On this day before F1 in 1914… 15th July
James Hunt was considered F1’s playboy in the 1970’s and for some Lewis Hamilton is living the high life today. Yet the history of motor sport is littered with such colourful characters, who in their day were never far from making headlines.
On this day in 1914, Prince Birabongse Bhanutej Bhanubandh was born in Bankok and was a member of Siam’s royal family. His grandfather, King Mongkut, was the character depicted in the film ‘the King and I’.
Educated at Eton in England, Prince Bira developed a passion for motor cars and when he’d finished his studies at Cambridge, he decided to turn his hand to racing. Bira’s cousin fortuitously owned a racing team called White Mouse Racing.
BIra competed in 1935 in an ERA Voiturette R2B and regularly found himself placed in amongst the more powerful Grand Prix cars. Cousin Chula purchased a more powerful Maserati for the White Mouse team and Bira drive it to 5th at Donnington and 3rd at Brooklands.
The Prince won the BRDC road racing gold star three years in a row and set records which stood for many a year. He was the first driver to average over 100mph on a lap at Phoenix Park, setting 1500cc records at Donnington and Crystal Palace which were never beaten before the-war.
The heroics of the Siamese prince made him hugely popular in Thailand and at each motor sport event the royal Siamese cousins cut a dash, both in Europe and at Indianapolis.
In true King and I style, Bira married an English rose, Ceril Heycock, in 1937. He showered her with jewels from Siam, the collection was sold in 2013 for £60,000. The couple divorced in 1949 and Bira was married a further 3 times.
Following the end of the war, Bira re-established White Mouse Racing, but there were few events taking place in Britain so he moved to Europe to drive a Maserati for Enrique Plate’s private team.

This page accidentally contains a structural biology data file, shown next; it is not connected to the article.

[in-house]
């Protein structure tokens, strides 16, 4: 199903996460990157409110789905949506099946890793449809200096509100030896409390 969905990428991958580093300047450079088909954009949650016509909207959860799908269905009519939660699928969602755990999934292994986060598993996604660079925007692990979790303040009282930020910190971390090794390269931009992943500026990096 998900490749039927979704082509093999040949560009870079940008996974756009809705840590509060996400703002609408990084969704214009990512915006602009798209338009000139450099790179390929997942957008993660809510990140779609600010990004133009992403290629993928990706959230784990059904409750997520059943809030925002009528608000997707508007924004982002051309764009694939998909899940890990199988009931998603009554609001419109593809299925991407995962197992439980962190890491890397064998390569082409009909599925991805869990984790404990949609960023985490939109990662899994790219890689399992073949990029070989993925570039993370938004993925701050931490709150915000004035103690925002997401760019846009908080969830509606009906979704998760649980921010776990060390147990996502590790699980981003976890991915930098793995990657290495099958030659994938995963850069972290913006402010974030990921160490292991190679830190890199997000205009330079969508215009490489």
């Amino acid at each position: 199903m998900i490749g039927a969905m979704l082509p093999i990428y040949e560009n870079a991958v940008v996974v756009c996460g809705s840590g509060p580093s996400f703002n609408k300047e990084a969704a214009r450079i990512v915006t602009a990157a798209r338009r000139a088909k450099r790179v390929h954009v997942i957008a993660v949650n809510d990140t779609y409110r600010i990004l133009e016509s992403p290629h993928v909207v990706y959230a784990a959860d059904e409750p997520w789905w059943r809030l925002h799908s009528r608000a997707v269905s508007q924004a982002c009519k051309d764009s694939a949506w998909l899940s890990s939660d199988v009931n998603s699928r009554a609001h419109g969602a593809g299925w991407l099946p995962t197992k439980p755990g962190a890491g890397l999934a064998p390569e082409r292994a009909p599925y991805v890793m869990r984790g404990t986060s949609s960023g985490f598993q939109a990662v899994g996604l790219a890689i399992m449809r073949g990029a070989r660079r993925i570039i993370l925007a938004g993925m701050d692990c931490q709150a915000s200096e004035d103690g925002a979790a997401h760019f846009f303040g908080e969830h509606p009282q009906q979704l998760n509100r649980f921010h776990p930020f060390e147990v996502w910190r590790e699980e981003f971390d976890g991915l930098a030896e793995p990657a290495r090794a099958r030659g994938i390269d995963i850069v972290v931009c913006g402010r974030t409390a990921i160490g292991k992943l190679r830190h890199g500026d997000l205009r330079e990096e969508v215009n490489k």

Results were hit and miss so Bira acquired his own Maserati 250F and won the 1954 won the Grand Prix des Frontières along with finishing fourth in the 1954 French Grand Prix.
With the latest 250FG, Bira won the 1955 New Zealand Grand Prix at Ardmore and retired at the end of the season.
Bira decided to shave off his hair and imitate Yul Brynner, in the King and I, which did not endear him to cousin Chula. The prince then embarked on a lifestyle of extremes – which swung from celibacy to indulgence. His business was similarly volatile.
Prince Bira traded on his royal heritage attempting business deals, but Europe became awash with minor eastern royalty and he became just one of many. Yet Bira remained optimistic and good friends regularly kept him afloat, even if it was by the smallest of margins at times.
In 1983, Prince Bira was reunited with his first love Ceril Hancock, but he died two years later at Barons Court tube station in London on 23 December 1985, just a mile from the original White Mouse Racing base. He was staying with friends and on his way to Christmas shop when he collapsed having had a heart attack, but no one around knew who the old Asian guy was.
A hand written note in Thai was found in his pocket. Scotland Yard had it analysed and this revealed it was addressed to Prince Bira, the once famous racing driver who made an impact for Thailand on the motor racing world.